Federal government seeks to recover $25 million in costs for the 2013 Mountain Fire

Mountain Fire, from Hwy 74
Mountain Fire, from Hwy 74, July 17, 2013. USFS Photo by Sam Wu.

The United States federal government has filed suit to recover the costs of the suppression and damage caused by the 2013 Mountain Fire that burned 27,500 acres. Most of the fire was in the San Bernardino National Forest in southern California. The lawsuit seeks nearly $25 million in damages from the owner of a Mountain Center residence and the property’s caretakers for alleged negligence that led to the fire.

The civil complaint alleges negligence and violations of California law as being the cause of the fire that started on July 15, 2013, and burned a large swath of the San Jacinto Mountains, for a time threatening the town of Idyllwild and forcing over 5,000 residents to evacuate. An investigation determined that the fire started when an electrical discharge inside of an improperly maintained electrical junction box “shot sparks and hot material out of the box and onto dry ground vegetation below,” according to the lawsuit.

Map of Mountain Fire
Incident Management Team map of Mountain Fire, July 18, 2013 a few days before the spread was stopped.

The Mountain Fire started on property known as Gibraltar West that is owned by Tarek M. Al-Shawaf, who is the lead defendant in the lawsuit.

The defendants had a duty “to properly inspect and maintain their electrical equipment, electrical wires, and electrical junction boxes to ensure that they were safe, properly secured, and clear from dangerous conditions,” the complaint alleges.

“In addition to endangering countless lives, including those of firefighters who battle these large-scale blazes, the failure to properly manage the property and the electrical equipment on the property in this case cost taxpayers approximately $24 million dollars,” said United States Attorney Eileen M. Decker.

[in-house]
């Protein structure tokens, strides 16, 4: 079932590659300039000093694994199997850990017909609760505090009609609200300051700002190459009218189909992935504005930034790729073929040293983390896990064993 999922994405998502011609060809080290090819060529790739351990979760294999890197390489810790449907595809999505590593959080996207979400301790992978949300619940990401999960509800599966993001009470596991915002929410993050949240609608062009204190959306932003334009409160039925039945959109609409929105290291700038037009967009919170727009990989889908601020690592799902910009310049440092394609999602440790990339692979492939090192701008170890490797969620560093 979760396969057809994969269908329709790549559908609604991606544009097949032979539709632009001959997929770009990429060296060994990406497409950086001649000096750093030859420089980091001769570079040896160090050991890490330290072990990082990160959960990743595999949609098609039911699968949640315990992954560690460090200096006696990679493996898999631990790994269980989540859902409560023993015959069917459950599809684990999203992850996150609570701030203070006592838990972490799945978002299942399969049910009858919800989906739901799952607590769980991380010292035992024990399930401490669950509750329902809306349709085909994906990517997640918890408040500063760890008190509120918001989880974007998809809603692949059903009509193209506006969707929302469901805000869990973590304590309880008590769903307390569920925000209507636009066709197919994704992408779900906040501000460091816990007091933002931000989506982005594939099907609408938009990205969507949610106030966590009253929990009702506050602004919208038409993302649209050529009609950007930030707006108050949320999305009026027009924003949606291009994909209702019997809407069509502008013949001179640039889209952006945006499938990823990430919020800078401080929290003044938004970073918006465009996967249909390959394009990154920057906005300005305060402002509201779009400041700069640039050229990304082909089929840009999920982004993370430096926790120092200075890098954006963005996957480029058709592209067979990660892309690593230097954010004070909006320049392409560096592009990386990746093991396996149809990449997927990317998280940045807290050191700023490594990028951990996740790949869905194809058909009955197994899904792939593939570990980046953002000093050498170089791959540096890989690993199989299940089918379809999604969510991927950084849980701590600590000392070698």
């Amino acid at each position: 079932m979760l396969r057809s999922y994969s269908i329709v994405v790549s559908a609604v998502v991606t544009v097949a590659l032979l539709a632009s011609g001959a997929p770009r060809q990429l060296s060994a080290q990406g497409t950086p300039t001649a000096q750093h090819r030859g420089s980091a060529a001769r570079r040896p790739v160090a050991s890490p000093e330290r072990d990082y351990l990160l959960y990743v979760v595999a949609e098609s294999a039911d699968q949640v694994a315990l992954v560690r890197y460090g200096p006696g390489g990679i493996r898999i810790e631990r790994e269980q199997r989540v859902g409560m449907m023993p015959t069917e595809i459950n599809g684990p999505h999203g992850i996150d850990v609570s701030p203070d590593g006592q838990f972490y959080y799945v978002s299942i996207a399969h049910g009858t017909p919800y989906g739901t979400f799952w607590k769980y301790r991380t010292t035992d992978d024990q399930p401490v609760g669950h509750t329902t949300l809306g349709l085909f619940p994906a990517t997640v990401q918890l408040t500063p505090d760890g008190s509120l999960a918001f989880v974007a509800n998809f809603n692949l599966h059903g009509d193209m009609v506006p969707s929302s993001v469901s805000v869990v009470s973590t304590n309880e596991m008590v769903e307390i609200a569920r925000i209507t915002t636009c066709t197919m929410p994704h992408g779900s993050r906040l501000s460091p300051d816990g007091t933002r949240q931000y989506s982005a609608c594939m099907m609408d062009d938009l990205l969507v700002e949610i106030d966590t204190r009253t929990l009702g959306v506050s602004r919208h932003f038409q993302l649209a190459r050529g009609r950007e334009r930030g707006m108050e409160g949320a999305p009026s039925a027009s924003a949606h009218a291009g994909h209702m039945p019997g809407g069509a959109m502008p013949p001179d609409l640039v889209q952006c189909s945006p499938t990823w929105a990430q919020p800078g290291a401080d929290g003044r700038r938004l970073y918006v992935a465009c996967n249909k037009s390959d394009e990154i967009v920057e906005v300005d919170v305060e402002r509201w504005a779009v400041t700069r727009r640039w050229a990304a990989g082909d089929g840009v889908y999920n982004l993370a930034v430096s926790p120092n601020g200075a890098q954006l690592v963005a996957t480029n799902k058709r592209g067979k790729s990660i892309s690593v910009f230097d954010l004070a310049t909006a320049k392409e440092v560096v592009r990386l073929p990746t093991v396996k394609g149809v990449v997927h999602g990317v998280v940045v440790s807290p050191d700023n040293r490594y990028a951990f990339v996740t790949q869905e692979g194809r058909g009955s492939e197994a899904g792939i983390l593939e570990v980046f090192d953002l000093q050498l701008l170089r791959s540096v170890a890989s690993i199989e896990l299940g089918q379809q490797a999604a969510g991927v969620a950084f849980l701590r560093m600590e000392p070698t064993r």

The complaint specifically alleges that the Forest Service spent more than $15 million to fight the fire, that the fire caused more than $9 million in damages to natural resources, and that more than $300,000 had to be spent to perform emergency rehabilitation.

Articles on Wildfire Today tagged “Mountain Fire”.

Videos of the Mountain Fire

Our main article about the Mountain Fire in southern California has the details about the fire and is updated frequently, but here we have collected some video of the fire activity.

The first one is long, 39 minutes, but if you skip around you’ll find something that interests you. DC-10s can be seen dropping retardant at 10, 20, and 22 minutes. The video was shot on July 16 and 17 by “Lakeside Fire” at Garner Valley, Lake Hemet, Palm Springs, and the Hemet-Ryan Air Attack Base.

The next one, much shorter at 27 seconds, is a time lapse view of the fire on July 15, shot by Mike Sauder.

The next one is another time lapse and covers portions of four days, from noon on July 15 to about 8 a.m. on July 18. It is an animation of images taken every two minutes from a web camera on Toro Peak and was compiled by Hans-Werner Braun.

The next one, only 17 seconds long, was shot by the Riverside Press-Enterprise and shows the fire burning across a road on July 15.

The last one can’t be embedded here, but it has some interesting interviews about the fire.

California: Mountain Fire

(UPDATE at 9:20 a.m. PDT, July 21, 2013)

Monsoonal storms brought heavy rain to the Mountain Fire west of Palm Springs early this morning. The weather station at the top of the Palm Springs Aerial Tramway just north of the fire measured 1.61 inches between 11 p.m. Saturday and 8:53 a.m. today. The Keenwild weather station 5 miles southwest of the fire had 0.23″ since midnight. A flash flood watch was issued for the fire area as well as the Riverside County Mountains, San Diego County mountains and San Diego County deserts. There is a 55 to 80 percent chance of more rain through 10 p.m. with additional accumulations of up to 0.60 inch.